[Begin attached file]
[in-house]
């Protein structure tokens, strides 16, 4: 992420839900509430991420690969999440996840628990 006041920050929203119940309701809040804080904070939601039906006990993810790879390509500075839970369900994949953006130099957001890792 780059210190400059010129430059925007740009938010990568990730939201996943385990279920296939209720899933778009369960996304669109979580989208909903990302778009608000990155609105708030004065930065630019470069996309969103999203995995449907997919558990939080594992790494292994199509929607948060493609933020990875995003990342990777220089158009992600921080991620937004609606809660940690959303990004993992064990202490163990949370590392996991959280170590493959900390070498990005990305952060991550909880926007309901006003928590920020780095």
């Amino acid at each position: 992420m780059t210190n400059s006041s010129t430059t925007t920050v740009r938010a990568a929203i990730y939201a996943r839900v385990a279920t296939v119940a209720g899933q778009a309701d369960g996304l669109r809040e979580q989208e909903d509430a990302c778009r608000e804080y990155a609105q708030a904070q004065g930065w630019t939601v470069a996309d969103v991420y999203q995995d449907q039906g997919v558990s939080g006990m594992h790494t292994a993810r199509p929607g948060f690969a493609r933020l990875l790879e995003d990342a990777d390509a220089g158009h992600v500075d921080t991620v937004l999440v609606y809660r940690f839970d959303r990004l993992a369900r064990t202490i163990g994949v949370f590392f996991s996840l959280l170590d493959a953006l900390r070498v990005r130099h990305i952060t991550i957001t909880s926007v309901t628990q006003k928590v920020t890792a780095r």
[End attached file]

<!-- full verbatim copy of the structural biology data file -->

[in-house]
């Protein structure tokens, strides 16, 4: 992420839900509430991420690969999440996840628990 006041920050929203119940309701809040804080904070939601039906006990993810790879390509500075839970369900994949953006130099957001890792 780059210190400059010129430059925007740009938010990568990730939201996943385990279920296939209720899933778009369960996304669109979580989208909903990302778009608000990155609105708030004065930065630019470069996309969103999203995995449907997919558990939080594992790494292994199509929607948060493609933020990875995003990342990777220089158009992600921080991620937004609606809660940690959303990004993992064990202490163990949370590392996991959280170590493959900390070498990005990305952060991550909880926007309901006003928590920020780095």
């Amino acid at each position: 992420m780059t210190n400059s006041s010129t430059t925007t920050v740009r938010a990568a929203i990730y939201a996943r839900v385990a279920t296939v119940a209720g899933q778009a309701d369960g996304l669109r809040e979580q989208e909903d509430a990302c778009r608000e804080y990155a609105q708030a904070q004065g930065w630019t939601v470069a996309d969103v991420y999203q995995d449907q039906g997919v558990s939080g006990m594992h790494t292994a993810r199509p929607g948060f690969a493609r933020l990875l790879e995003d990342a990777d390509a220089g158009h992600v500075d921080t991620v937004l999440v609606y809660r940690f839970d959303r990004l993992a369900r064990t202490i163990g994949v949370f590392f996991s996840l959280l170590d493959a953006l900390r070498v990005r130099h990305i952060t991550i957001t909880s926007v309901t628990q006003k928590v920020t890792a780095r």